WASHINGTON, D.C. — DC resident Steven Reichert doesn’t own a car, so he walks a lot. He says he rarely goes very far without seeing someone doing something potentially dangerous on a scooter.
“There’s no cop on the beat,” he says of the lack of enforcement of rules related to scooters in the city.
Reichert often takes videos and pictures of scooters on sidewalks. He says riders often come too close to pedestrians while using a scooter, and then often leave the scooter in places they shouldn’t.
“I do fitness training and therapy exercise for people with disabilities and the elderly,” he said. “With the clients I work with – they tell me they’re tripping on scooters, they tell me they’re being hit by scooters on the sidewalks.”
Although scooter use is technically banned on sidewalks in much of downtown Washington, that rule is rarely if ever enforced. Reichert doesn’t believe scooters should be allowed on sidewalks anywhere in the city.
Members of the scooter industry agree getting scooters off sidewalks is a good thing.
“We don’t see enforcement as a long term solution, we see engineering and design [as a solution],” said Laura Miller Brooks, a spokesperson for the scooter and bike company Lime.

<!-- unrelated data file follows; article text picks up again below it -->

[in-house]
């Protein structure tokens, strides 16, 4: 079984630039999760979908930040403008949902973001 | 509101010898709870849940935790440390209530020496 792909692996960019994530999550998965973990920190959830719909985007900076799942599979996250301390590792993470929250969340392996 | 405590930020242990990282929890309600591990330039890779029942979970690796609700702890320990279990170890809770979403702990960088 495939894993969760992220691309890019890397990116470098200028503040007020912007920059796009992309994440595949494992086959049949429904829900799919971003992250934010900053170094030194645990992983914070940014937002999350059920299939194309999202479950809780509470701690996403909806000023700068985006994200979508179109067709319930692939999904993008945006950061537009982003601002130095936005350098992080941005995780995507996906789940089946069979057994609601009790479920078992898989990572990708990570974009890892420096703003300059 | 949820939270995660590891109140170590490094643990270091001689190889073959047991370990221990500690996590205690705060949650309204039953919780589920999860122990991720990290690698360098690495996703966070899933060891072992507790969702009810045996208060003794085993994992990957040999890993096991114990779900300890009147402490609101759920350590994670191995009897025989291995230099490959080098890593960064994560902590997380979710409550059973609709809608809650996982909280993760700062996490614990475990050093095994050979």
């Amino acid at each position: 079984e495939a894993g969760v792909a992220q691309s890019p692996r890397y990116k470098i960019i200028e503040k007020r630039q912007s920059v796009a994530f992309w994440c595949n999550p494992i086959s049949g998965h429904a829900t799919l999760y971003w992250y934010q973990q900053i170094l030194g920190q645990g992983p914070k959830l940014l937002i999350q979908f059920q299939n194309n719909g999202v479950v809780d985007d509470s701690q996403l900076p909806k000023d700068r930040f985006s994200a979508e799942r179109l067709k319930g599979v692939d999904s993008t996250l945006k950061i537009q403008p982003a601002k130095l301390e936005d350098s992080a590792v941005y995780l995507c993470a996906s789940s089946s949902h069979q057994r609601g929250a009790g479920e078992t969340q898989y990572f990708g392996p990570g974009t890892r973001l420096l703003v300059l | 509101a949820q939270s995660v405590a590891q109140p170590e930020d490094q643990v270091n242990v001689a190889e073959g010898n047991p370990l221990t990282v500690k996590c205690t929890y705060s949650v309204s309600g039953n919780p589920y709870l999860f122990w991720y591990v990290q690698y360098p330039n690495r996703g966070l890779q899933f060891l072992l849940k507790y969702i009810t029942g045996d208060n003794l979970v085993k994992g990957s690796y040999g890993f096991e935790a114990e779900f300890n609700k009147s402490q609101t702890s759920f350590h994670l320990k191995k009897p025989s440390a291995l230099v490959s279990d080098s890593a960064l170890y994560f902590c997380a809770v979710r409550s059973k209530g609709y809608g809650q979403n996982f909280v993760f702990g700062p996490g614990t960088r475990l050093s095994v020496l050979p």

Miller Brooks says the more bike lanes – which scooters can also use – that the city installs, the more comfortable scooter riders will feel leaving the sidewalk.
“When we’ve surveyed our riders, they prefer being in bike lanes. And 98% of people riding on sidewalks said they did so because they felt unsafe,” she said.
Miller Brooks says Lime is planning to offer incentives for users to park scooters in new “corrals” the city is building that are designed for parking the scooters and other small vehicles.
Right now there are more than five thousand scooters for rent in DC. DDOT is considering changes that would nearly double that amount next year – with the number allowed continuing to increase.
Last week DC Councilmember Mary Cheh chaired a hearing on a proposed bill that would strengthen regulation of scooters in the city.
A spokesperson for her office says transportation committee staff will go through the comments on the bill and there’s no date yet on when the full council might consider it.